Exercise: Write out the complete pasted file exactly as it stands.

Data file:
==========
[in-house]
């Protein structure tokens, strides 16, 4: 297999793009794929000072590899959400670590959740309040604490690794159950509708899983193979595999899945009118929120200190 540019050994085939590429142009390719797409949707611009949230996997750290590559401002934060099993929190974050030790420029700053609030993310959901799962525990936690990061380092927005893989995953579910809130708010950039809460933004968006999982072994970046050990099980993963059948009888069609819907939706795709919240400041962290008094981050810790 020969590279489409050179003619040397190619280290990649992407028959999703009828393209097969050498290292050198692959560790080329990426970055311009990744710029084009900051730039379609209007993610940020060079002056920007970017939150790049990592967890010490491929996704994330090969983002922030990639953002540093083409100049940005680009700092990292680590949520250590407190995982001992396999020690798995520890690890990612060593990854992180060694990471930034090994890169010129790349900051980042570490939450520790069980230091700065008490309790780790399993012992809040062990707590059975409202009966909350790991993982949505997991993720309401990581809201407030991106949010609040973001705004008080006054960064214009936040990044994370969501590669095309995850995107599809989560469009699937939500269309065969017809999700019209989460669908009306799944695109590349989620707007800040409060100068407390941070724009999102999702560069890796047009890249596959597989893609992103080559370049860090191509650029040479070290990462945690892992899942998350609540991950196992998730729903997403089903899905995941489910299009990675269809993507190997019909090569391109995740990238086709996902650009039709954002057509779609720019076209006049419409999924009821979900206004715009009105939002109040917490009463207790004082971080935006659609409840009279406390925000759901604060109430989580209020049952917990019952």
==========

[in-house]
């Protein structure tokens, strides 16, 4: 297999793009794929000072590899959400670590959740309040604490690794159950509708899983193979595999899945009118929120200190 540019050994085939590429142009390719797409949707611009949230996997750290590559401002934060099993929190974050030790420029700053609030993310959901799962525990936690990061380092927005893989995953579910809130708010950039809460933004968006999982072994970046050990099980993963059948009888069609819907939706795709919240400041962290008094981050810790 020969590279489409050179003619040397190619280290990649992407028959999703009828393209097969050498290292050198692959560790080329990426970055311009990744710029084009900051730039379609209007993610940020060079002056920007970017939150790049990592967890010490491929996704994330090969983002922030990639953002540093083409100049940005680009700092990292680590949520250590407190995982001992396999020690798995520890690890990612060593990854992180060694990471930034090994890169010129790349900051980042570490939450520790069980230091700065008490309790780790399993012992809040062990707590059975409202009966909350790991993982949505997991993720309401990581809201407030991106949010609040973001705004008080006054960064214009936040990044994370969501590669095309995850995107599809989560469009699937939500269309065969017809999700019209989460669908009306799944695109590349989620707007800040409060100068407390941070724009999102999702560069890796047009890249596959597989893609992103080559370049860090191509650029040479070290990462945690892992899942998350609540991950196992998730729903997403089903899905995941489910299009990675269809993507190997019909090569391109995740990238086709996902650009039709954002057509779609720019076209006049419409999924009821979900206004715009009105939002109040917490009463207790004082971080935006659609409840009279406390925000759901604060109430989580209020049952917990019952």